Infectious diseases: humans have transmitted diseases to other animals many times


A review found ample evidence of wild and captive animals contracting diseases through close contact with humans

The life

March 23, 2022

White-tailed deer in Minnesota – covid-19 is now spreading among North America’s deer population

Stan Tekiela Author/Naturalist/Wildlife Photographer via Getty Images

Covid-19 originally jumped from animals to humans, but people have passed other diseases to animals as well – such ‘throwback’ events being described in almost 100 studies. And the documented reports are probably the “tip of the iceberg,” says Anna Fagre at Colorado State University.

Fagre’s team searched previously published research for any papers describing disease transmission between humans and animals that did not involve the novel coronavirus. They found 97 reports, involving bacteria, viruses, fungi and parasites; 57 of the cases involved transmission to primates – likely because it is easier for pathogens to jump from humans to these relatively closely related species.

Many transmission events involved zoo animals – for example, a cheetah that caught a strain of human flu – but they also involved wild animals, such as mountain gorillas in Uganda catching several bacterial infections that cause diarrhea.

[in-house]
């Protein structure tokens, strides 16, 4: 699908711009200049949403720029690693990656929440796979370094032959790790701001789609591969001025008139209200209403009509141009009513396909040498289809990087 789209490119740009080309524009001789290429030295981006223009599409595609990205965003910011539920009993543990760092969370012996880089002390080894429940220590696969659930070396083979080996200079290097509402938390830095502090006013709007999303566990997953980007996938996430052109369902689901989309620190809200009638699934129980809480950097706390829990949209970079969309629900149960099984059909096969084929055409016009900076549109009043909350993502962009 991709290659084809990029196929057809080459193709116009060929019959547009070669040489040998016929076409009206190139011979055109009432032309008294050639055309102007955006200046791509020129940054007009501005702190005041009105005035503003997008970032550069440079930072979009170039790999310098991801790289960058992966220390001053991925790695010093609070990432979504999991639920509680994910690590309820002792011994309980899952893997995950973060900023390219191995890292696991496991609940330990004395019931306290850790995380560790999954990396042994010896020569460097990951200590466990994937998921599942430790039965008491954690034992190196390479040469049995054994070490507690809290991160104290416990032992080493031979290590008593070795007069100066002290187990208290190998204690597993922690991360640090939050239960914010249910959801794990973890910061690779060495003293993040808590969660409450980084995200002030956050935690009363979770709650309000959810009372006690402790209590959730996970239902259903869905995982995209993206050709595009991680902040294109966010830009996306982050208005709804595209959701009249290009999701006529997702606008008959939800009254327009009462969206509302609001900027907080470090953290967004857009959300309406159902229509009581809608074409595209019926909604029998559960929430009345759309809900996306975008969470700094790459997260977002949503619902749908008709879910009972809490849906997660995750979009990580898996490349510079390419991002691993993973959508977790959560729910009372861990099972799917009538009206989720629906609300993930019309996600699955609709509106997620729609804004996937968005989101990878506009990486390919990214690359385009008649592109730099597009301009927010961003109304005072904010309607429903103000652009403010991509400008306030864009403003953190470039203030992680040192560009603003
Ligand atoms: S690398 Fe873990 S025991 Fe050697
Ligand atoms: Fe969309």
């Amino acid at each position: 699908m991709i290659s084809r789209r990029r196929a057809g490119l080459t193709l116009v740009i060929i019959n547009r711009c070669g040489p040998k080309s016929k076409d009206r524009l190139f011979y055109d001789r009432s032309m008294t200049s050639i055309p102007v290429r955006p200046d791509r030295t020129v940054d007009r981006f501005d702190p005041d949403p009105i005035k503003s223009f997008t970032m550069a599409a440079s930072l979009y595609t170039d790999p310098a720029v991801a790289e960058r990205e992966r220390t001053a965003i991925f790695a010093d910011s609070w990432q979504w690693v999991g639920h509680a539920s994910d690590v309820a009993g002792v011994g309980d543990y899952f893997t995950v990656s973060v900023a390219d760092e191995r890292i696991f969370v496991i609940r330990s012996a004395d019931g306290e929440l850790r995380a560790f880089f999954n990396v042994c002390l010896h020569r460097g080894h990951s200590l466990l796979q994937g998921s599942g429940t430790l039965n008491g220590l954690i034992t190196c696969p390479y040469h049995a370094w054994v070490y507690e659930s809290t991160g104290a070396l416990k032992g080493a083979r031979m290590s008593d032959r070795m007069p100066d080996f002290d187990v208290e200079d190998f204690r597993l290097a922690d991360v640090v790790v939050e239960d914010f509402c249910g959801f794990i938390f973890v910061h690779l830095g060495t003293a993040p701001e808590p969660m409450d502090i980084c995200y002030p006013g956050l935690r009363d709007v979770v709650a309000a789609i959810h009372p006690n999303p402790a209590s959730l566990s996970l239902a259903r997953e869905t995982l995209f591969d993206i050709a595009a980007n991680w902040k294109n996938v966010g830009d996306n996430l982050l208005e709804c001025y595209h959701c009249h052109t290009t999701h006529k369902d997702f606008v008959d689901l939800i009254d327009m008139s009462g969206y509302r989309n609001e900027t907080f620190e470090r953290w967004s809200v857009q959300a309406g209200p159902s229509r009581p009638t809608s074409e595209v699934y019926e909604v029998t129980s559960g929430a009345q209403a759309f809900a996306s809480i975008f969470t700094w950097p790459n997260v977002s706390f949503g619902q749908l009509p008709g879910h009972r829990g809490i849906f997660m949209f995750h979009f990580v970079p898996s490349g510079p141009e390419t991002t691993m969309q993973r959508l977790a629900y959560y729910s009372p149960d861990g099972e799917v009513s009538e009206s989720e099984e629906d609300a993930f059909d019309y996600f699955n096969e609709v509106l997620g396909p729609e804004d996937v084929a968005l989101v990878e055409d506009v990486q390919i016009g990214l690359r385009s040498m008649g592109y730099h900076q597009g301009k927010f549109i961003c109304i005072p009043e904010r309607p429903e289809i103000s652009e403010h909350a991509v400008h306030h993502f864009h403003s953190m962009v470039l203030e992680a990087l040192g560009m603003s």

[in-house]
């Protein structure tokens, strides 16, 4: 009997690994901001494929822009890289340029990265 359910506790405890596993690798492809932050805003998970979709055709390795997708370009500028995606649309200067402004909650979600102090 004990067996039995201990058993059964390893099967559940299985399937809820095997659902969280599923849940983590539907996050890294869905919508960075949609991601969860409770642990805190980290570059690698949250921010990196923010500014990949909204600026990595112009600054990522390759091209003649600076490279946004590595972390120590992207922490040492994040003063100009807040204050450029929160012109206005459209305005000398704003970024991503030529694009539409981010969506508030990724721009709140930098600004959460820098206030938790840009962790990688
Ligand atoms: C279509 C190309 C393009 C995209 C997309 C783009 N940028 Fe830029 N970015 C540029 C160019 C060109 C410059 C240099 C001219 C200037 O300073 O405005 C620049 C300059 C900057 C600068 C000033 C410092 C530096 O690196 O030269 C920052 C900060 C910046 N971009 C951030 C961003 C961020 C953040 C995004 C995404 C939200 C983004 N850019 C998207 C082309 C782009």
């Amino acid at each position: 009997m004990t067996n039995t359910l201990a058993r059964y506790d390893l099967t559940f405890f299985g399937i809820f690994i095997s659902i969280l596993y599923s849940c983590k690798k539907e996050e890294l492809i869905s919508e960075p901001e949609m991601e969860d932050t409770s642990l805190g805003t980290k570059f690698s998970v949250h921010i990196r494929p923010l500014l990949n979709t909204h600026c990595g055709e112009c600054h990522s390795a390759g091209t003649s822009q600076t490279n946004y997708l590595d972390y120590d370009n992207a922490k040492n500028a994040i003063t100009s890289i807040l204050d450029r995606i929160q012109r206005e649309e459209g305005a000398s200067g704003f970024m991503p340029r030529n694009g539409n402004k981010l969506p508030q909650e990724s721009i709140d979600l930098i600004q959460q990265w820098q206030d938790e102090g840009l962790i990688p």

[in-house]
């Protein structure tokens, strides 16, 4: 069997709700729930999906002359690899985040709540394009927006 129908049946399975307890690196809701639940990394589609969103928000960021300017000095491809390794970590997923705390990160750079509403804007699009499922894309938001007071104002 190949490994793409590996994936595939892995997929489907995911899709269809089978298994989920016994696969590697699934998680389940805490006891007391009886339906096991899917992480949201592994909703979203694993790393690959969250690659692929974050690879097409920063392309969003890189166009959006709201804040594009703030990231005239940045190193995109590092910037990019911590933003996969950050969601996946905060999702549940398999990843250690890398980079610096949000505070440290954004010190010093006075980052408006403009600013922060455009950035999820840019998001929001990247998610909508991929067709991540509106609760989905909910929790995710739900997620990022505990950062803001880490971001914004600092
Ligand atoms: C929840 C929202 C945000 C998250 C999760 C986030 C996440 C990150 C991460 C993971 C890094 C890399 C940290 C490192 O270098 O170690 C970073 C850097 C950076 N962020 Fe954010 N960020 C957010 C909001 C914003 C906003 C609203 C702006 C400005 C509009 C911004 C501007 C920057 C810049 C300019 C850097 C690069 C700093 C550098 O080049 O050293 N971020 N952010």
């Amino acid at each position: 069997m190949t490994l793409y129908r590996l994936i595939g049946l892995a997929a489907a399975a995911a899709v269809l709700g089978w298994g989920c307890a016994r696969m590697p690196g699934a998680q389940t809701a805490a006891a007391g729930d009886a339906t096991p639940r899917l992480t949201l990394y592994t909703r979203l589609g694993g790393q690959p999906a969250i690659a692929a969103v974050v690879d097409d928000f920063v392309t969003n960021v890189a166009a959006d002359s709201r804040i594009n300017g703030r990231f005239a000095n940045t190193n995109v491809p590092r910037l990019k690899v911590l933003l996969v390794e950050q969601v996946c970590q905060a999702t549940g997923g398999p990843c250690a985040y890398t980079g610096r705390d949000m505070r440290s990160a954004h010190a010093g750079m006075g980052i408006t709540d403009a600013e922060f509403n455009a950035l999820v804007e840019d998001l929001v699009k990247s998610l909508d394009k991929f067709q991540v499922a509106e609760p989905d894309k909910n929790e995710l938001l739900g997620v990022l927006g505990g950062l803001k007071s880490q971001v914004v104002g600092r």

There have been no confirmed cases of the disease jumping to an animal species and continuing to spread between individuals. But several wild skunks have been found infected with human flu, suggesting there could be ongoing transmission. And the virus that causes covid-19 is now spreading widely among white-tailed deer in North America.

In addition to harming affected animals, another danger is that the human pathogen mutates in the animal host and becomes more dangerous to humans if it crosses paths again.

“I think there’s a lot more transmission than we’re currently picking up,” Fagre says. “When we don’t sample robustly, there are so many pathways we could miss.”

The original animal host of Covid-19 appears to have been bats, although there may have been an intermediate stage in pangolins. From humans, the coronavirus appears to have jumped to pets such as cats and also farmed mink, necessitating a massive cull in Denmark in 2020 over fears the mink virus could turn into a more dangerous.

Tourists on gorilla-watching trips are supposed to wear face masks, to reduce the risk of transmitting infections, but many do not.

Journal reference: Ecology Letters, DOI: 10.1111/ele.14003

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